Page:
A general view of the field during Opening Day ceremonies between the Cincinnati Reds and the Los Angeles Angels at Great American Ball Park for Cincinnati's 137th opening day. Credit: Frank Victores-USA TODAY Sports

They Love Opening Day In Cincinnati

CINCINNATI–Opening day of the baseball season means more in Cincinnati than anywhere else. It is as close to being an official holiday as possible without being official. Banks are still open and mail is still delivered, but if you skip school or work for the Cincinnati Reds’ first game of the season people understand. After all, they throw a parade here to welcome the sport back after winter hiatus.

Monday, team great George Foster was the Grand Marshal of the 94th Findley Market Opening Day Parade. It was also the 137th opening day in team history, although the first interleague opening, versus the American League Los Angeles Angels of Anaheim, in Major League history. The day was sunny, if not particularly warm, with the first-pitch, 4:11-p.m. temperature at 47 degrees. The attendance of 43,168 set a Great American Ball Park record for a regular-season game.

You can’t play for the Reds very long before the tradition seeps in.

“It’s a holiday here,” said Cincinnati right-fielder Jay Bruce. “It’s very special. Regardless of who you’re playing, it’s still opening day in Cincinnati.”

Cincinnati is considered the birthplace of professional baseball, with the Cincinnati Red Stockings dating to 1869, and that’s where some of the attachment comes from. Throughout the 20th century, especially the first half of it, opening day in all big-league towns carried notable cache. What Cincinnati does to celebrate opening day represents more a lack of change than it does introduction of the new. In other words, the other cities in the sport used to be more like Cincinnati in embracing opening day, but let their traditions fall by the wayside.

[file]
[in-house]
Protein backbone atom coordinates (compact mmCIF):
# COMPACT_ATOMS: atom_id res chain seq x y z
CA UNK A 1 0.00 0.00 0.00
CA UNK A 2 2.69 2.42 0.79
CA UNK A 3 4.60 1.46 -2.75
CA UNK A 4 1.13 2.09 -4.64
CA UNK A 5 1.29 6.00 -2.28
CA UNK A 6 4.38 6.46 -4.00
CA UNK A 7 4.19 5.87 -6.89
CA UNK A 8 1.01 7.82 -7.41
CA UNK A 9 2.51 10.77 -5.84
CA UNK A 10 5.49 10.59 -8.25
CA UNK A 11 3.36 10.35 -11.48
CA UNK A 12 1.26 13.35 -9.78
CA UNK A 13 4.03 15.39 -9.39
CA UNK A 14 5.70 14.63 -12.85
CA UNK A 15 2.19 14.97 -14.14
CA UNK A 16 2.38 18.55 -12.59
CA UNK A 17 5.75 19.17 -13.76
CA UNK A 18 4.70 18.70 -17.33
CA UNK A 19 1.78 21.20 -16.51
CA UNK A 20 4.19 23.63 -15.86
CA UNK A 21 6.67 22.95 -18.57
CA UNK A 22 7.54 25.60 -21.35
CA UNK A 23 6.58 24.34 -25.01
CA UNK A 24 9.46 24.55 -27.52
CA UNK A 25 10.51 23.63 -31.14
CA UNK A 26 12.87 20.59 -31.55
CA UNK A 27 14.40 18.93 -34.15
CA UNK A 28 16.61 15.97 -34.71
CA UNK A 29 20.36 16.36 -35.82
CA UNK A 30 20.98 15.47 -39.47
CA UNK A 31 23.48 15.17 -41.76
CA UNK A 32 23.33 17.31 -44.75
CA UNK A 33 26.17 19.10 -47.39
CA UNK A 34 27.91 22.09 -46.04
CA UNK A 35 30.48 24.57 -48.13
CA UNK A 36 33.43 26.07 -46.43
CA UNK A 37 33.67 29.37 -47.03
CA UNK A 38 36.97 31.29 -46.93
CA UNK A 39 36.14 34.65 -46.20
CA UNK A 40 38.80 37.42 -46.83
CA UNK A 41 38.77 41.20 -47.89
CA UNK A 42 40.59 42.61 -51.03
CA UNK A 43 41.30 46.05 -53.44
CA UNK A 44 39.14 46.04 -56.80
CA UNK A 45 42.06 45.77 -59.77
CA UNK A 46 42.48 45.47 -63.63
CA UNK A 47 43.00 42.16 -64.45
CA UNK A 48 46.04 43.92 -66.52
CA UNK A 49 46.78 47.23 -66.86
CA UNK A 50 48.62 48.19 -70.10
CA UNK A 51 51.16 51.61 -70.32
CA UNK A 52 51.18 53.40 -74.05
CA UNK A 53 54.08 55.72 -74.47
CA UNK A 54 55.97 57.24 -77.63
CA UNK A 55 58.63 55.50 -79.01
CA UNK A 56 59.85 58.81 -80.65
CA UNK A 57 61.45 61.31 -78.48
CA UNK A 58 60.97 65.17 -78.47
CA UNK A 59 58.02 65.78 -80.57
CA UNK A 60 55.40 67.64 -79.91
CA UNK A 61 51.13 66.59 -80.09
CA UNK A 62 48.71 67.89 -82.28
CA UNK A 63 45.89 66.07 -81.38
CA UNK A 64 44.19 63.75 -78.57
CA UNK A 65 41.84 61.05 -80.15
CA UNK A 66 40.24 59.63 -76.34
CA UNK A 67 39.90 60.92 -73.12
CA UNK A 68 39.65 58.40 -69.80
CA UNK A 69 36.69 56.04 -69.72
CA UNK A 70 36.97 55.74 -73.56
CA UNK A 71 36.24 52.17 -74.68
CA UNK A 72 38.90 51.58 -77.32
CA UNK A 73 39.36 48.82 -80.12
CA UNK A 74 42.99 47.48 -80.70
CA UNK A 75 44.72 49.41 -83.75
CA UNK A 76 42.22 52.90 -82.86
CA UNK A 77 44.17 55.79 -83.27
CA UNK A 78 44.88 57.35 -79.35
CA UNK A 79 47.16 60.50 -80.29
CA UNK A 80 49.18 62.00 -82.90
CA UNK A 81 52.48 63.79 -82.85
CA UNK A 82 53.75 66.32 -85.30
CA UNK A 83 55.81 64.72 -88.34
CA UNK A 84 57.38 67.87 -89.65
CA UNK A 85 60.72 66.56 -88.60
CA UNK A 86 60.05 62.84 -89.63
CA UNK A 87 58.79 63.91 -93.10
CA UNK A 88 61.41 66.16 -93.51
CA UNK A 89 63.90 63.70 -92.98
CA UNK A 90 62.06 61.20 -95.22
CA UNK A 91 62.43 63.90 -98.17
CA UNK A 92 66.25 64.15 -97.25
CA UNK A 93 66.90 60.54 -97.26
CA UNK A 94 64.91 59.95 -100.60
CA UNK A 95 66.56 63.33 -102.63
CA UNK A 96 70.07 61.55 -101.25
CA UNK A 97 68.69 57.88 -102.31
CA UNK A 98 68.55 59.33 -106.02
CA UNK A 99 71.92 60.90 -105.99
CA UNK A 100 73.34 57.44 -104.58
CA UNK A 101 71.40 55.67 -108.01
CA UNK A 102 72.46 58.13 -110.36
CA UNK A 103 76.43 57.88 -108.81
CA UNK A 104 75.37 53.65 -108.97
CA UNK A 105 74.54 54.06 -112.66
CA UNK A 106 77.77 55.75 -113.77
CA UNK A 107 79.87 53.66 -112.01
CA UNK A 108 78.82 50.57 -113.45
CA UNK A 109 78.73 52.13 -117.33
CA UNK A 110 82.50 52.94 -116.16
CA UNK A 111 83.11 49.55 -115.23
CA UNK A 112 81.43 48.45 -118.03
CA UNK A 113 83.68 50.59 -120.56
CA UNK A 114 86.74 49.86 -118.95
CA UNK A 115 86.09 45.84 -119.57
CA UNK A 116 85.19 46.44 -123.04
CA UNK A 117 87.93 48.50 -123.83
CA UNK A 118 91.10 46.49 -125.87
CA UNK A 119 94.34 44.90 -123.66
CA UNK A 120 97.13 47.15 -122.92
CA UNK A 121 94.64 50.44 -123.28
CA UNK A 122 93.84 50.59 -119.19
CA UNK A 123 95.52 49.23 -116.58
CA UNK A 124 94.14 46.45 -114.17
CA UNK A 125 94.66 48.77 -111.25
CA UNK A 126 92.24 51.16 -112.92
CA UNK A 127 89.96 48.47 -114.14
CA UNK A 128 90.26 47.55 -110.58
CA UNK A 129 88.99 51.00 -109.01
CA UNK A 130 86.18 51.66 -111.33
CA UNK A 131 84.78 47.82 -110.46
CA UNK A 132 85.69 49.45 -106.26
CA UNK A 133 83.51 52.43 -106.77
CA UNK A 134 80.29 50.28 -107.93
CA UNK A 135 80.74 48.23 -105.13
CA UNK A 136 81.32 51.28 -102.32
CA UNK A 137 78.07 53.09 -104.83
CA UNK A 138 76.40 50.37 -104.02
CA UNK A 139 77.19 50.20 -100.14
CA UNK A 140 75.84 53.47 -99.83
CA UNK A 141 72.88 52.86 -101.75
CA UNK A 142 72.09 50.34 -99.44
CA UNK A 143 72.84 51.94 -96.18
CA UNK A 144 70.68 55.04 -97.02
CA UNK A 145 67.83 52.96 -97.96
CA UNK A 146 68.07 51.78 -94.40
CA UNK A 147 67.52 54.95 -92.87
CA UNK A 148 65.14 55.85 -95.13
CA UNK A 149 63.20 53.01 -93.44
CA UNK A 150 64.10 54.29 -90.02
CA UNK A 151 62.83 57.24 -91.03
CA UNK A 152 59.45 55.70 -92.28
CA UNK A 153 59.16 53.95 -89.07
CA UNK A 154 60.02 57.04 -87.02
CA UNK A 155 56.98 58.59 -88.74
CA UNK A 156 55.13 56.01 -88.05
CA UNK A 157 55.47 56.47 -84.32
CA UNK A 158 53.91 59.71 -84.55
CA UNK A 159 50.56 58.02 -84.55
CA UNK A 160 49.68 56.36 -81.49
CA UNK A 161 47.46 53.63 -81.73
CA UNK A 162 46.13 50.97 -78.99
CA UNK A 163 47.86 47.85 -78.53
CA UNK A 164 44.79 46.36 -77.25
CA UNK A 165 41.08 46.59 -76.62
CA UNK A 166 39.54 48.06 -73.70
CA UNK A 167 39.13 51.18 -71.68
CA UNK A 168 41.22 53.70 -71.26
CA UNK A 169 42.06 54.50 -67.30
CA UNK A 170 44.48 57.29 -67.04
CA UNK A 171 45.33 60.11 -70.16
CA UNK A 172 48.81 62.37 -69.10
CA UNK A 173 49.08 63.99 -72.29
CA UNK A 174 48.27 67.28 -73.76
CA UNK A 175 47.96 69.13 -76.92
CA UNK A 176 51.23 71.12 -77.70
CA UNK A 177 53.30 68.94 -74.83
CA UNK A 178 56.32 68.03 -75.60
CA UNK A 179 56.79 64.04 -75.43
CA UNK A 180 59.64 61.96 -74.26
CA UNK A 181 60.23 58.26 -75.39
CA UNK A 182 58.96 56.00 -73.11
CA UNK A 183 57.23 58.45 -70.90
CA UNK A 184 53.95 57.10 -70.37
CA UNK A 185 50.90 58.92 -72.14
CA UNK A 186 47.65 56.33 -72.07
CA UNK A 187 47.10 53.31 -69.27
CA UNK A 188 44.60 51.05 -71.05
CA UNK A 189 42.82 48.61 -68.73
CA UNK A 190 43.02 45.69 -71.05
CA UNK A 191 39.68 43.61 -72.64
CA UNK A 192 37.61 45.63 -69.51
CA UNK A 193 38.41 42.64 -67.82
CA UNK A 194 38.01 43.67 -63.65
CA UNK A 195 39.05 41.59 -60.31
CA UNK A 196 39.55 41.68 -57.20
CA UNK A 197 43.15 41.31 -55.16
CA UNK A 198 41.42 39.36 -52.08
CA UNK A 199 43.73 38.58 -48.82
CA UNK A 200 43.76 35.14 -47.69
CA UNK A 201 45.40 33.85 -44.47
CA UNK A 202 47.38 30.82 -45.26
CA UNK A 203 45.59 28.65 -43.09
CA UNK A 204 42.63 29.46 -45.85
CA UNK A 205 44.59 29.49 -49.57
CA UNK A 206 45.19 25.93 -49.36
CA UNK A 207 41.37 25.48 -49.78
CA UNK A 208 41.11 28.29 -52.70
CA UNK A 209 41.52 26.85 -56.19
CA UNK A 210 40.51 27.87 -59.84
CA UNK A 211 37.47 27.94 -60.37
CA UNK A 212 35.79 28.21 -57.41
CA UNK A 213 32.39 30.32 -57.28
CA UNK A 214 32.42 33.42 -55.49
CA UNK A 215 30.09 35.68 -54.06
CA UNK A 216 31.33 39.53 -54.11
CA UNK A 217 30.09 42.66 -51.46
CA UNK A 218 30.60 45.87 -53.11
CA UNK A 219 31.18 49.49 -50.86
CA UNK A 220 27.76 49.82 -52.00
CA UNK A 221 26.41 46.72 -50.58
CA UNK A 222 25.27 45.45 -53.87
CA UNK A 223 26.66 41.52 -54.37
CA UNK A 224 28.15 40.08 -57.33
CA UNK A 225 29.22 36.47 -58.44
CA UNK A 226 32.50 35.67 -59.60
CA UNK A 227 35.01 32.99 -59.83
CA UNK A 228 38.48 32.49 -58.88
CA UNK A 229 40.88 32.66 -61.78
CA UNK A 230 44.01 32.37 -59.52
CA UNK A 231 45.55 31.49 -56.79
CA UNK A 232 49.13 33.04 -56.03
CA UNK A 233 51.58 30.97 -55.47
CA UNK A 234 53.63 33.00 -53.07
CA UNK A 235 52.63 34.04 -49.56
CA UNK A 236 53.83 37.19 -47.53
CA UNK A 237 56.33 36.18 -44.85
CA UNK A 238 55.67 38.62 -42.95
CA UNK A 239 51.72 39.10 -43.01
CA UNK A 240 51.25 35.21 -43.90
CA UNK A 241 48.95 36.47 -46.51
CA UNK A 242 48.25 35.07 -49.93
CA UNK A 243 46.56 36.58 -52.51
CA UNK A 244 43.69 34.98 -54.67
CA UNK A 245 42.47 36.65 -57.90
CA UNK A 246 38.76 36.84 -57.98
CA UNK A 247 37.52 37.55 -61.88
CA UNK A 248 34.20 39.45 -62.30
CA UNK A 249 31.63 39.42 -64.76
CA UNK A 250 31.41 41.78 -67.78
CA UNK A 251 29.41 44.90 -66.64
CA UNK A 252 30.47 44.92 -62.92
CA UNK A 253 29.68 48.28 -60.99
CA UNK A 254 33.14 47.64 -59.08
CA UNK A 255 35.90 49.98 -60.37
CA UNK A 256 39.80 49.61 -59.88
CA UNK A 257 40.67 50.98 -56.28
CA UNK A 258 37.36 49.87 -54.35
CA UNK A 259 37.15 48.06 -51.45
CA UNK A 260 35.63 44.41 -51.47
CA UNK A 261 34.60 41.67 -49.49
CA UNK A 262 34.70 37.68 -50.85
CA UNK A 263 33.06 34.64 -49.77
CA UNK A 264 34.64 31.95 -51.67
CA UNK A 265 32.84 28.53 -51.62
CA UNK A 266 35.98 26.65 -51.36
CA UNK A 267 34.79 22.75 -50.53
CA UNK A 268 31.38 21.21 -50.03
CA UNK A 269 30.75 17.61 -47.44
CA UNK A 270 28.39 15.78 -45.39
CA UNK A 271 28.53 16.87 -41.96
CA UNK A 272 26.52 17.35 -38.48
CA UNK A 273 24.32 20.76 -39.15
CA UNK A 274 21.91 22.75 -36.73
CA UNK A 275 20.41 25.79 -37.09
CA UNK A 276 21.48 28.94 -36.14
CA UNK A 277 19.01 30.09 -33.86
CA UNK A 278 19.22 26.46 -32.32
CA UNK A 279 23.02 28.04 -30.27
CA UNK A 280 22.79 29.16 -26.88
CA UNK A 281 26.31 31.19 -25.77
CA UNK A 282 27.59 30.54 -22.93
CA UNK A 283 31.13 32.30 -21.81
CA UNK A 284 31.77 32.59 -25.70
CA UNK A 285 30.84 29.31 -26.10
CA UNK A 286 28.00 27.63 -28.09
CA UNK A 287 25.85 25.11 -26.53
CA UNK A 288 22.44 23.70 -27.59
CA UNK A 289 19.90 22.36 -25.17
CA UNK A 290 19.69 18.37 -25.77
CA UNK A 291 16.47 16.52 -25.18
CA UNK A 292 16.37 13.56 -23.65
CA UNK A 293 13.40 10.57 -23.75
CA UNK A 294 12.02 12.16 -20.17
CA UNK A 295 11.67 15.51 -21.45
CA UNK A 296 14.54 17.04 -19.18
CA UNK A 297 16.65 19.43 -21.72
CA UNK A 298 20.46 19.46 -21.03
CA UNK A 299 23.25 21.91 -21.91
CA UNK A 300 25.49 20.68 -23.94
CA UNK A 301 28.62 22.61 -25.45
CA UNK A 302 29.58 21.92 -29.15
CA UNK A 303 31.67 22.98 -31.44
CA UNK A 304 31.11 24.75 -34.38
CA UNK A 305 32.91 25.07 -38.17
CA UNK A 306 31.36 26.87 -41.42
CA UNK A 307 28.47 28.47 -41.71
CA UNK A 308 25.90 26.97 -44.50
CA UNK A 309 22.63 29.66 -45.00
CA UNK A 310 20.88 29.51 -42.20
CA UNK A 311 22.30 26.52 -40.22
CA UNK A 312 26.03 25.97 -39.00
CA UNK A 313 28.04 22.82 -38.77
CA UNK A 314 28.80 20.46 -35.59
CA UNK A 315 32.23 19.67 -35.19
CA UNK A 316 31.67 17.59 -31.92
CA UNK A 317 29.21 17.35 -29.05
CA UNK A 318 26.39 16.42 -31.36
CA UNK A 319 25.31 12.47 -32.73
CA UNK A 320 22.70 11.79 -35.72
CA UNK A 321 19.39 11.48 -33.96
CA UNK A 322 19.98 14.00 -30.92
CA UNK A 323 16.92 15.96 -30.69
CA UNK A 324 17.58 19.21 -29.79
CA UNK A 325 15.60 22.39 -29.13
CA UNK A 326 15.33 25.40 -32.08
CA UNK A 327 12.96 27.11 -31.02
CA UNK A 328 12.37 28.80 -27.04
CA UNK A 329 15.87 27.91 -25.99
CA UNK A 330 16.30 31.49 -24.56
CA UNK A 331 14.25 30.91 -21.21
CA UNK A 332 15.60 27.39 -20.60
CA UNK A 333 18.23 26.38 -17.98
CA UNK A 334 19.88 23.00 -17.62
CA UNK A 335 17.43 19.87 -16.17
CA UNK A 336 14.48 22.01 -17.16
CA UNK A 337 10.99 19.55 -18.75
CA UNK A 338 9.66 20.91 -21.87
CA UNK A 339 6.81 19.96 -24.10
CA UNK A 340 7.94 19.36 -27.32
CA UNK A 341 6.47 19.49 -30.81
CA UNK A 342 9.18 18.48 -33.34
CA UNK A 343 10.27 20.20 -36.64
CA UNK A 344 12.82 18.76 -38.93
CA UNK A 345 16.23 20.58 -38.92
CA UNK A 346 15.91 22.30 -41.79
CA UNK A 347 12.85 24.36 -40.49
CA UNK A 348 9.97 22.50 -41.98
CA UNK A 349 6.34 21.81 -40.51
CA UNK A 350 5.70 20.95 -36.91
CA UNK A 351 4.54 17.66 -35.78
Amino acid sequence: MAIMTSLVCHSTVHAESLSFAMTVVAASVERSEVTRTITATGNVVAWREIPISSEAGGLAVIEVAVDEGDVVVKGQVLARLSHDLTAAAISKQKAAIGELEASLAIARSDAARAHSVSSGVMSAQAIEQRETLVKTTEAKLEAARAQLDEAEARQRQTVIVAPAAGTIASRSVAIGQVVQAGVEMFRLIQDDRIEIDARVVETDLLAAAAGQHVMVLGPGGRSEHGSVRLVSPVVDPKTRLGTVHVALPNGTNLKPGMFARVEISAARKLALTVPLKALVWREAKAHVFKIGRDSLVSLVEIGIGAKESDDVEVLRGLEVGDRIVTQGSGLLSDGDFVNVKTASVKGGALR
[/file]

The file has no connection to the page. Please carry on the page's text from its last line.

One indicator of how Cincinnati still cares was the plaque sitting on Angels manager Mike Scioscia’s desk in the visiting manager’s office. It was dated and presented in “special appreciation.” It was hard to tell just what for exactly–showing up? Thanking him for being part of Cincinnati’s opening day? After all the Reds did need an opponent. Scioscia gazed at the plaque and said, “That’s pretty cool.” It’s possible that plaque was just taking note of the “first,” the first National League-American cross-pollinated opener.

Once upon a time there was only one first pitch before a game. Nowadays there can be up to three, it seems. On this day, however, the Reds kept the cap on and the official ceremonial first pitch was tossed by Joe Torre. The one-time star player and prominent manager most recently completed duties handling the United States team in the World Baseball Classic. Torre wore his USA uniform and the designated catcher of his pitch was Reds second baseman Brandon Phillips, who played for that squad. Torre is 72 and never was a pitcher, so he moved in from the mound a bit to take his toss.

Along the first base side and the third base side the Great American Ball Park field featured markings reading “Opening Day” and red, white and blue bunting. Real red, white and blue bunting hung from the front of the balcony levels.

Last year Todd Frazier was a rookie trying to make the team. He began the season as a hot pinch-hitter and a back-up to Joey Votto at first base and Scott Rolen at third base. At different times both Votto and Rolen got hurt and Frazier was the key fill-in. This year he is the Reds’ starting third baseman, so he brought an excited, glad-to-be-part-of-it outlook to opening day.

“It’s special,” Frazier said. “It’s like a mecca. It’s just another thing off the bucket list.”

While so many parts of the day were scripted, the actual play was not. The best part of opening day is when the home team wins and that did not happen. Despite all of the Reds’ careful planning, they lost to the Angels, 3-1. It took 13 innings and 4 hours and 45 minutes to complete the loss, too. After a long day of parading and partying, Reds fans ran out of energy before the players, leaving the ballpark in droves as the game went on. From a record-setting crowd at the start, the team may have set a record at the end for fewest fans left at the final out.

The only thing opening day was missing in Cincinnati was a happy ending.

Tags: Cincinnati Reds Opening Day

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